In a time when some fashion retailers are bypassing flesh and blood models and opting for computerized virtual ones, a local artist is bringing the art of fashion illustration back into the spotlight.
“Fashion as Art,” a fashion retrospective featuring the illustrations of artist Rosemary Burke from her decade-long career as an artist for Balliets, will be on exhibit starting Friday at JRB Art at the Elms.
“There's something about fashion illustration that's kind of ethereal,” Burke said. Unlike photography, which can be stark and austere, Burke said fashion illustrations have a softer quality with more movement.
“Really, fashion is wearable art,” said Joy Reed Belt, owner of JRB Gallery. The gallery will feature wearable art all month. “If you look at the jewelry we wear, it's exquisitely designed and executed just like a painting.”
Fashion illustrations also tended to print better in newspapers.
“The reproduction seemed to work better. Photos didn't seem to reproduce as well as illustration,” said Todd Pendleton, art director at The Oklahoma Publishing Company, which publishes The Oklahoman. As recently as the early '90s, many upscale fashion and home decor advertisers preferred the look of illustrations in newsprint, Pendleton said.
She started working in pencils but they became too time-consuming, Burke said.
“When pencils took too long to get the shading deep enough for good contrast in newspaper and magazine reproduction, I created a ‘dry-brush' technique with Japanese nib & chisel point markers to help with the deadline crunch. Then markers just took over completely.”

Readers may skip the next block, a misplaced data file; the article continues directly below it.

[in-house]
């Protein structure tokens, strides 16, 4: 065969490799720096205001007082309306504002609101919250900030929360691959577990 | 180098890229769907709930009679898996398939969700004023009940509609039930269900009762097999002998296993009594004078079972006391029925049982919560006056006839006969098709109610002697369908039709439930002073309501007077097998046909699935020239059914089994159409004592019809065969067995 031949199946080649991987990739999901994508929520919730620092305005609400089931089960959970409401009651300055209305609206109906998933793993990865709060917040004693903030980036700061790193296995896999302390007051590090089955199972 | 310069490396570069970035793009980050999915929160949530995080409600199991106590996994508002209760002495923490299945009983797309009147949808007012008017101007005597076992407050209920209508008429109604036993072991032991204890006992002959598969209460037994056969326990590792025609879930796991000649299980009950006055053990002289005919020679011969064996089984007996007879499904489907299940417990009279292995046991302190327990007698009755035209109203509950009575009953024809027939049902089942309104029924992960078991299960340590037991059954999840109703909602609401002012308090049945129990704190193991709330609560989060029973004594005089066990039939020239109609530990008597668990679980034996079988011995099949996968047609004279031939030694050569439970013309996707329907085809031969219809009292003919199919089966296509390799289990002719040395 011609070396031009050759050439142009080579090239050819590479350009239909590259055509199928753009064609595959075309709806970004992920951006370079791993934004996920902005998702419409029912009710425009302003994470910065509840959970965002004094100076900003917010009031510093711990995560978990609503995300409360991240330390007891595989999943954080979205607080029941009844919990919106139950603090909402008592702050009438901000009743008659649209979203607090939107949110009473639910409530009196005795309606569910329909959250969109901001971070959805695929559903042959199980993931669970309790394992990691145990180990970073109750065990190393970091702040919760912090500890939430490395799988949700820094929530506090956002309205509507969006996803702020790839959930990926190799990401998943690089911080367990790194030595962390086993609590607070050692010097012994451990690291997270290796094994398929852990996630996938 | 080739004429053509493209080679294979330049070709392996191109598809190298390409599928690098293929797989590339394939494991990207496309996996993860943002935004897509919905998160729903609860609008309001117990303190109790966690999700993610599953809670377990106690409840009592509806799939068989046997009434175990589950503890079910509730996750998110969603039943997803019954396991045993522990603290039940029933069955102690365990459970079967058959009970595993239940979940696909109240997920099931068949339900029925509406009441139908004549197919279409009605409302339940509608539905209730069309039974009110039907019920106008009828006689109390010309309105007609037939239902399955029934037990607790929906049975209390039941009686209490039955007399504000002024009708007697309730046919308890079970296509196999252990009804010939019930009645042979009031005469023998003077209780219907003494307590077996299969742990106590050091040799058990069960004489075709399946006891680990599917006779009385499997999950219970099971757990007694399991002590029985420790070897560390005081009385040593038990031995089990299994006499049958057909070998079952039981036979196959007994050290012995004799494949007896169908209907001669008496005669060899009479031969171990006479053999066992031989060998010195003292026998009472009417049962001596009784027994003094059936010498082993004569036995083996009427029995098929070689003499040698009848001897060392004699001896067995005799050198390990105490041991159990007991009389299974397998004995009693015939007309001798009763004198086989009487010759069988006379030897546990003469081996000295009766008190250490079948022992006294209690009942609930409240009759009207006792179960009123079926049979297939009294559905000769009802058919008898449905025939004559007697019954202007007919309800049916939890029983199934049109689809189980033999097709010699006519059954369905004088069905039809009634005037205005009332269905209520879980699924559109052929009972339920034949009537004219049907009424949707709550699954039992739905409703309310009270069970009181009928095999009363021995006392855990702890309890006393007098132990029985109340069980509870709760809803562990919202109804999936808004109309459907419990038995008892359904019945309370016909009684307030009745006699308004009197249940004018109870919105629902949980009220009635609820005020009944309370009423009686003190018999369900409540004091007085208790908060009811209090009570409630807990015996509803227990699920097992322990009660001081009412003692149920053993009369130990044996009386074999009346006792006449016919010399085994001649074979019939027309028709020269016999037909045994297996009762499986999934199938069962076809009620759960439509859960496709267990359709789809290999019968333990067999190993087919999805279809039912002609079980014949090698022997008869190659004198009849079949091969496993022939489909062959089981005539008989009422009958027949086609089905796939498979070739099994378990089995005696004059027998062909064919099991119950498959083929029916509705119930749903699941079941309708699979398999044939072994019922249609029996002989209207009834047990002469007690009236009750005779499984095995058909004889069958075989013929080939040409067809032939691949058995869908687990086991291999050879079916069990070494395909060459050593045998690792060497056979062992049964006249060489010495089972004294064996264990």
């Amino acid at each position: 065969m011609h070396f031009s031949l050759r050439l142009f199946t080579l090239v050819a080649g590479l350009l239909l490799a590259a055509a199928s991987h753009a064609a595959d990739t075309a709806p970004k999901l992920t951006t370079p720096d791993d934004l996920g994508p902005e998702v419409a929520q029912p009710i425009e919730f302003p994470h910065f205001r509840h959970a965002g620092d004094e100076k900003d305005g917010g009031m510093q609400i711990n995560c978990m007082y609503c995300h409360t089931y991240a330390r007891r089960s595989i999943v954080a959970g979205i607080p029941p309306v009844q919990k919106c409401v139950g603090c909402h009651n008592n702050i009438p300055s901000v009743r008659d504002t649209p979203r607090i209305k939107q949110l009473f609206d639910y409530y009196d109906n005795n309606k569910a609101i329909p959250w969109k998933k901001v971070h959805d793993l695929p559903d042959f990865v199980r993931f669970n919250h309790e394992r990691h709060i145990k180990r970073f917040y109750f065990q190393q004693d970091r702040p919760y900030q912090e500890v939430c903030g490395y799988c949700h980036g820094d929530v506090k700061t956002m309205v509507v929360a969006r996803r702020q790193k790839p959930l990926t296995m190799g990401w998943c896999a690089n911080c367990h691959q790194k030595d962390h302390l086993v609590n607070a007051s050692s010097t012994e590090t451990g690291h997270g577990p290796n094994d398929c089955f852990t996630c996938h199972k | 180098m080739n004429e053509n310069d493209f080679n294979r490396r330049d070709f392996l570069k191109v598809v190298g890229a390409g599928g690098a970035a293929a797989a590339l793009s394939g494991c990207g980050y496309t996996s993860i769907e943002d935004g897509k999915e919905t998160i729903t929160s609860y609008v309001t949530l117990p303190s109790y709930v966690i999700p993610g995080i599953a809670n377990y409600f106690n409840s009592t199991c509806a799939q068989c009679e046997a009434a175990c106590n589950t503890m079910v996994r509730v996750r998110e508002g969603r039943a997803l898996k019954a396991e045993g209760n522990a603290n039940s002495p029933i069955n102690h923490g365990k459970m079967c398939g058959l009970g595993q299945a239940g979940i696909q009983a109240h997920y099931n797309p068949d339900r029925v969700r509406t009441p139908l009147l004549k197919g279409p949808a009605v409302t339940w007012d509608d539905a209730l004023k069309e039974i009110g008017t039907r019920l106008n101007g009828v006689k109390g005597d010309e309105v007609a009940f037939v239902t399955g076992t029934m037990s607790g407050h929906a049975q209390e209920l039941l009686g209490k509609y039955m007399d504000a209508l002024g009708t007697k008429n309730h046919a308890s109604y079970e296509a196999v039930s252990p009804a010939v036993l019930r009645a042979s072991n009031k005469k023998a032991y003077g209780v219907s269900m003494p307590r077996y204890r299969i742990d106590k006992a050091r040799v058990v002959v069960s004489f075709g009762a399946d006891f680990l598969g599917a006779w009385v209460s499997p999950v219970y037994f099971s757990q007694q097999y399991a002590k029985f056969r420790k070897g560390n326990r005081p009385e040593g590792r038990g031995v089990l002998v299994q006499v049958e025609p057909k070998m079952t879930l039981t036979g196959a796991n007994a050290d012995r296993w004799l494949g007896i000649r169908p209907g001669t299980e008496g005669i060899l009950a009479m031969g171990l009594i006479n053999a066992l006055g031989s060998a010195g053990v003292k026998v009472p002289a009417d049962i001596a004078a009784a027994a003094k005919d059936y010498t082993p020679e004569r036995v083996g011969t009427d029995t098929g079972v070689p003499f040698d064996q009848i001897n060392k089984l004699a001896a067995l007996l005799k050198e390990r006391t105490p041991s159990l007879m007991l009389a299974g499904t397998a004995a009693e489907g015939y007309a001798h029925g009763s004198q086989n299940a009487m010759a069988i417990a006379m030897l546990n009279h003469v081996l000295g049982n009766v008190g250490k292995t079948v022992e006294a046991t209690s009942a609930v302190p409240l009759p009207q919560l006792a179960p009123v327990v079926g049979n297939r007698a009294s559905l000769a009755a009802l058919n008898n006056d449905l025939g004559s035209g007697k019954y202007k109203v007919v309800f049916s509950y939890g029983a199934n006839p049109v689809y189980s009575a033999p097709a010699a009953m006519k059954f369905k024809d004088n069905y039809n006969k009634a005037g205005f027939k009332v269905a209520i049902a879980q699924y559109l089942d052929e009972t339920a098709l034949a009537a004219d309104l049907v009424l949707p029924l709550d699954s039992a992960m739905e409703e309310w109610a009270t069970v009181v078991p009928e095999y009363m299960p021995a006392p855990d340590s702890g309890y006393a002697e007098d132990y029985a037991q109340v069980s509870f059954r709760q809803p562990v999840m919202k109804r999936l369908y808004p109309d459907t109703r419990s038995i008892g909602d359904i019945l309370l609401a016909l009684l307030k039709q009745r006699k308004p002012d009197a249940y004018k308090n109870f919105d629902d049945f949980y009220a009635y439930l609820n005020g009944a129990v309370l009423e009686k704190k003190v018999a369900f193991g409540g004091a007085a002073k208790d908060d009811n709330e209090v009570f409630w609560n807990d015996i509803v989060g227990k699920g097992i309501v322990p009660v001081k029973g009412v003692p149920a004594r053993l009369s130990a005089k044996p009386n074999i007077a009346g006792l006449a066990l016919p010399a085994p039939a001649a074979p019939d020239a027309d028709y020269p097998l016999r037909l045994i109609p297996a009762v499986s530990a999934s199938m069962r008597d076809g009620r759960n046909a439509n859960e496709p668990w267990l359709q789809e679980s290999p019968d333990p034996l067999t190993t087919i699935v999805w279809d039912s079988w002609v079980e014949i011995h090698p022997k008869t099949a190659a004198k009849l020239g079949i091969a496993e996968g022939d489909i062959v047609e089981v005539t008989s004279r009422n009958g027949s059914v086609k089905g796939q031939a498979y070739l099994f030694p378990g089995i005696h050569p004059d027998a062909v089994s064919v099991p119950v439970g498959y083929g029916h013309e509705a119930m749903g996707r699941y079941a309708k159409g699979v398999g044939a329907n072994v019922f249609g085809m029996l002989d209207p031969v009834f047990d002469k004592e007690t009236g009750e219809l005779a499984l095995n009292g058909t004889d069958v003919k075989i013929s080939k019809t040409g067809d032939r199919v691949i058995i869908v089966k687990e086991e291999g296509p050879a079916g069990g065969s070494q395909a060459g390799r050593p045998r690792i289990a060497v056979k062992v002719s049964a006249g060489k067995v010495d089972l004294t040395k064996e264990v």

From 1985 to 1995, Burke's line art illustrations of Balliets fashions graced the pages of The Oklahoman and other publications in advertisements for Balliets, bringing the latest styles to the eyes of the Oklahoma City women who would wear them.
“Line art was very much en vogue at the time,” said Bob Benham, owner of Balliets. “She was a remarkably talented illustrator and captured the mood of the store and the attitude of the clothes perfectly.”
Thumbing through the hundreds of illustrations she created for Balliets, Burke said she remembers each outfit clearly: the designer, the color, the texture.
Though she doesn't consider herself a fashionista, Burke said she's been drawing girls and clothes since she was a young girl. When drawing she said she always started with the eyes. She'd choose trendy hairstyles from fashion magazines.
Burke was a devotee of Stavrinos, an Illustrator for Bergdorf Goodman in the late '70s.
Many of the fashions Burke drew look surprisingly current, though they're from the '80s and '90s.
“Style is timeless if it's well executed,” Benham said. “I think good taste is eternal.”
Burke said she intentionally drew her models as friendly, approachable looking people, to offset the fact that the clothing they were selling was, for some, out of budget.
“They sort of became my people,” Burke said. She wanted women to identify with the women in her drawings, rather than compare themselves as they often do with live models.